Linked by Thom Holwerda on Fri 19th Apr 2013 14:09 UTC
Apple "All of those questions, messages, and stern commands that people have been whispering to Siri are stored on Apple servers for up to two years, Wired can now report. Yesterday, we raised concerns about some fuzzy disclosures in Siri's privacy policy. After our story ran, Apple spokeswoman Trudy Muller called to explain Apple's policy, something privacy advocates have asking for." Apple cares about your privacy.
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RE[11]: caring
by MOS6510 on Mon 22nd Apr 2013 04:43 UTC in reply to "RE[10]: caring"
MOS6510
Member since:
2011-05-12

Jared may be considered stubborn defending Apple, but he is right that Apple didn't got pressured in revealing the retention period of Siri data.

What is more impressive is people still trying to claim Apple DID got pressured, even when they didn't, because apparently all companies and people are under constant pressure to behave a certain way.

I consider pressure an active force influenced on someone or something to achieve something. Apple, or any other company, can live by the law and still be pressured to do something. Just following the law or in this case just answering a question doesn't equal giving in to pressure.

Do you feel pressured to stop for a red light?

If you don't obey the law there could be consequences. This is what you evaluate when you are tempted to break a law. Being pressured is being forced to do or change something.

Despite laws people are still getting murdered, sometimes in groups. I doubt many murders were prevented, because someone was pressured by the law not to kill someone.

It's a kind of deja vu, but each time people try to accuse Apple of something, someone points out they are wrong and then people go to great lengths to twist and turn to try and prove Apple is in the wrong anyway.

In this case were are talking about a spokeswoman answering a question. How did we get from her to movies set in the past, the Roman Empire and the dark side of human nature?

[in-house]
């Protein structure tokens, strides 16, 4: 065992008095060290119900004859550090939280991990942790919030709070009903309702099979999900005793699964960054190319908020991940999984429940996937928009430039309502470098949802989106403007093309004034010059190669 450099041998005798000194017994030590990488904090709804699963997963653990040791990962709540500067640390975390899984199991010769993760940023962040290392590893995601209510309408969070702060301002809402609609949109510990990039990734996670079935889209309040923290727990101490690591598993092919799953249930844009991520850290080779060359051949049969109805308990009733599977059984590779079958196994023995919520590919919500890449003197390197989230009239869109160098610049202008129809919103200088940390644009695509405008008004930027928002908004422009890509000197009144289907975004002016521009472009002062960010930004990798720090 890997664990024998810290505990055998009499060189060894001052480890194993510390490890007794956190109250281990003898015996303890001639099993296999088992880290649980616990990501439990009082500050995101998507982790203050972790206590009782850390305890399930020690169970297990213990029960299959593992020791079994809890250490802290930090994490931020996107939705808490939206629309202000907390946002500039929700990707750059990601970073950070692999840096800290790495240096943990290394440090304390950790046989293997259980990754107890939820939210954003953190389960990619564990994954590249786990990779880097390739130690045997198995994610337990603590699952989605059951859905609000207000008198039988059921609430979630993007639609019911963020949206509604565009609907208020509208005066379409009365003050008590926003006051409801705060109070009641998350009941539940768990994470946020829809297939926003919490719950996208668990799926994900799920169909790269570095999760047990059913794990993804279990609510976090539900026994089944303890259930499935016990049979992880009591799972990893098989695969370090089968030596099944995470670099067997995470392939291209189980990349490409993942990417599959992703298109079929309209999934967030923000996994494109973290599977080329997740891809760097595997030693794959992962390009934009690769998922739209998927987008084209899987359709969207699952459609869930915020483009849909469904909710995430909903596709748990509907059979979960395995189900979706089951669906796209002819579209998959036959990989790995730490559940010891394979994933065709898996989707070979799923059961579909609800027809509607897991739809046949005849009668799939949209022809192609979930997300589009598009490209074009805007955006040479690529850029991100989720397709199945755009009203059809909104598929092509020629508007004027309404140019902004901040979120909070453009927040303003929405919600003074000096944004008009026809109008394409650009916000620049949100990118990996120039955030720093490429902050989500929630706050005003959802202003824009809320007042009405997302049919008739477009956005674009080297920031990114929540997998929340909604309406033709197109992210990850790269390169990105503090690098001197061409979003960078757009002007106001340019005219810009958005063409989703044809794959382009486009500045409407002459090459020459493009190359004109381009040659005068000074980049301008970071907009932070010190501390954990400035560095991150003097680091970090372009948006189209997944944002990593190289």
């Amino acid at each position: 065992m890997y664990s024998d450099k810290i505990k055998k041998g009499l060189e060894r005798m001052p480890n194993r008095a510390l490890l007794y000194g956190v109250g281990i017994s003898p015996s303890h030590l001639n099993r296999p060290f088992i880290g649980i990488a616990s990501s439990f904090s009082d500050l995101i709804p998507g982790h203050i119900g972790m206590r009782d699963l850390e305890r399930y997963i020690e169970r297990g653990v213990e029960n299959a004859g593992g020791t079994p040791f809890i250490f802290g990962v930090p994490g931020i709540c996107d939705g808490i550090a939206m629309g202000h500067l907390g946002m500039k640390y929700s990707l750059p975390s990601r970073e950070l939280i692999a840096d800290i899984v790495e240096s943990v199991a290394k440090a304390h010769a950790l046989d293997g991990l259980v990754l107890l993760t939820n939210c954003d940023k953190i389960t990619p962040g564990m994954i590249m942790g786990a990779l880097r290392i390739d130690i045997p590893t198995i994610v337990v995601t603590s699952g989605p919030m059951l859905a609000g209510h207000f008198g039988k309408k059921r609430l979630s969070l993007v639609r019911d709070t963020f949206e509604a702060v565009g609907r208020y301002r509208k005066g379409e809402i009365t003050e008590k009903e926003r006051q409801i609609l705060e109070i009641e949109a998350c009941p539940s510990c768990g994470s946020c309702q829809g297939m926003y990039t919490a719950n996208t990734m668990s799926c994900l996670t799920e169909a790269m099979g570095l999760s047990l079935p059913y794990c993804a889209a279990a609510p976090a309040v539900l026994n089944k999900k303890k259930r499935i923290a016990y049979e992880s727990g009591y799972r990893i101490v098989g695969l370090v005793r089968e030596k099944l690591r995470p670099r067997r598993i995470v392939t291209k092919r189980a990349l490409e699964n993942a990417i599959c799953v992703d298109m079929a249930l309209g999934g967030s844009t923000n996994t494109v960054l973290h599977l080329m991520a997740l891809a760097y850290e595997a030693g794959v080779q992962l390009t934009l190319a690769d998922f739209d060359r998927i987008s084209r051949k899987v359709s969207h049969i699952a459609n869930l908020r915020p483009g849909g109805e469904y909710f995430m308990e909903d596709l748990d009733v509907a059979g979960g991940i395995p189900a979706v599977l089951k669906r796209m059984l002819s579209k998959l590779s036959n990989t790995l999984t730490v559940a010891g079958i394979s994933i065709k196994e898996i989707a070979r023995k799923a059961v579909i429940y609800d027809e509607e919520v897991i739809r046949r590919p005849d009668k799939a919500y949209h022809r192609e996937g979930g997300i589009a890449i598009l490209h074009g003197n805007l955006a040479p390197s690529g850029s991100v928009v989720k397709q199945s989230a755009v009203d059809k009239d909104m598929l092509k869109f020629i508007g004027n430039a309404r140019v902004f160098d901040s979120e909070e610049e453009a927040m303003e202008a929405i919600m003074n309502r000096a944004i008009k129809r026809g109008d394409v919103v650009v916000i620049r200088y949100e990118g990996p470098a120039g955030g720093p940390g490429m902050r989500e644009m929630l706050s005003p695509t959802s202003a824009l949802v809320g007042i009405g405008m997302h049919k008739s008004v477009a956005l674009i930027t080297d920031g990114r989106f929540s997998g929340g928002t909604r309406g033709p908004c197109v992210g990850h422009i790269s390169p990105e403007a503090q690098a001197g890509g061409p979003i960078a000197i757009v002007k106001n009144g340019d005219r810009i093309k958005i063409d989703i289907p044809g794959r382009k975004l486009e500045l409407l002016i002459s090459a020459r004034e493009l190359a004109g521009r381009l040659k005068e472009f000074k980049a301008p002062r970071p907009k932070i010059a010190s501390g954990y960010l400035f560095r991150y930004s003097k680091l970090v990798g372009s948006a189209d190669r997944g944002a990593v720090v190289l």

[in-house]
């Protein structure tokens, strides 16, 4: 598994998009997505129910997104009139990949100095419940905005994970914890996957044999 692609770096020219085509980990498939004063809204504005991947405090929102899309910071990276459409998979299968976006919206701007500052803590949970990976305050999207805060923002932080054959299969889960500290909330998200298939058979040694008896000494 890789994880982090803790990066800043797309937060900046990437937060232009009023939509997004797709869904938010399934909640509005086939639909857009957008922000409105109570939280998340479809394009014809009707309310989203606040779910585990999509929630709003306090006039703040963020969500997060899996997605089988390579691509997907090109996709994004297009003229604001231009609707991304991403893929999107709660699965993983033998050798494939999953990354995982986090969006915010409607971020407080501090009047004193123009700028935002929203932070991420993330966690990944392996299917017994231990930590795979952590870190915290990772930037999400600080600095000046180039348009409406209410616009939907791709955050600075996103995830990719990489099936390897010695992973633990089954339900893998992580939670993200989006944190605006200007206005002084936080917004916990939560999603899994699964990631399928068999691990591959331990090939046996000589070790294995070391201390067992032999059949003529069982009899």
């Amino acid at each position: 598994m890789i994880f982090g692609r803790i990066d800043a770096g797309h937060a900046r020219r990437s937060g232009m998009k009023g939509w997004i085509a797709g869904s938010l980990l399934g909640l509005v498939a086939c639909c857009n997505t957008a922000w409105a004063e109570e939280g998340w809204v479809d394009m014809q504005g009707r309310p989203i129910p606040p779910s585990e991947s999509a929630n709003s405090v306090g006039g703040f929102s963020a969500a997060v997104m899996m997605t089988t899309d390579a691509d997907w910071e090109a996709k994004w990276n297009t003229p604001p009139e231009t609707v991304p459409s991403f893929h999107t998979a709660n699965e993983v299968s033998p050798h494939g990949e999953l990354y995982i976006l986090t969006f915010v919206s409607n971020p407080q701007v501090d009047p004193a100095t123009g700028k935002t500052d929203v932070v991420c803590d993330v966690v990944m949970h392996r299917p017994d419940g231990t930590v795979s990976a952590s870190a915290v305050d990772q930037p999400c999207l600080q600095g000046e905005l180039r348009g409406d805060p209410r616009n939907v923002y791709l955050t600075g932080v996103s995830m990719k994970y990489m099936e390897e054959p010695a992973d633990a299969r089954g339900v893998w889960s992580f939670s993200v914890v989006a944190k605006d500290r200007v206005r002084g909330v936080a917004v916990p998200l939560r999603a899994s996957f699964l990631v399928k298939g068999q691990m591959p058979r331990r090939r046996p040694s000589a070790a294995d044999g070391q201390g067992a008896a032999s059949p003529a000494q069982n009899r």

Reply Parent Score: 2

RE[12]: caring
by Alfman on Mon 22nd Apr 2013 09:23 in reply to "RE[11]: caring"
Alfman Member since:
2011-01-28

MOS6510,

"I consider pressure an active force influenced on someone or something to achieve something."

I'll concede there might be different types of pressure. What you are referring to is more like an active campaign against the company to get them to change. That doesn't fit here. Never the less, there is public pressure for companies not to do the wrong thing in the first place without waiting for a direct confrontation, which is what I've been referring to.

"Do you feel pressured to stop for a red light?"

Don't you? Other examples could be a stop sign, or school speed zone. Many people adapt their behaviour to avoid consequences and not because they want to. Corporations are the same way. If we get rid of all these silly examples, I think that maybe you and I could agree on this point.


"Despite laws people are still getting murdered, sometimes in groups. I doubt many murders were prevented, because someone was pressured by the law not to kill someone."

I do disagree here, without laws, there would be a lot more violent crime. I believe there is a deep rooted connection from a young age to follow the rules. Maybe I'm wrong.


"In this case were are talking about a spokeswoman answering a question. How did we get from her to movies set in the past, the Roman Empire and the dark side of human nature?"

Blame Jared for that tangent, I was just responding to the murder question and trying in vein to run with it. I didn't like the example either because it was hardly representative of typical people. On that note, I should thank you for choosing a red light example instead ;)

Reply Parent Score: 3

RE[13]: caring
by MOS6510 on Mon 22nd Apr 2013 09:40 in reply to "RE[12]: caring"
MOS6510 Member since:
2011-05-12

I was once stopped by 3(!) policemen for walking through a red light, but never mind that.

I agree that laws and rules prevent unwanted actions and events. But what I argue is that "pressure" is something that is actively applied and doesn't need to have a basis in law.

Apple isn't breaking any laws offering an iPhone without a keyboard. One can apply pressure to have them build on with a keyboard. Pressure was put on Apple to make Tim Cook visit Chinese workers for example.

A red light or a law forbidding murder are things you are aware off when planning your next move, but these laws don't actively apply pressure. They are more a factor in a combination of personal morals, needs/wants and calculated risks.

Laws you can break or obey, pressure you can resist or give in to.

Regardless of definitions, I don't think companies would do really nasty things or they would lose their customers. It gets bad when they band together and you're left with no choice.

Reply Parent Score: 2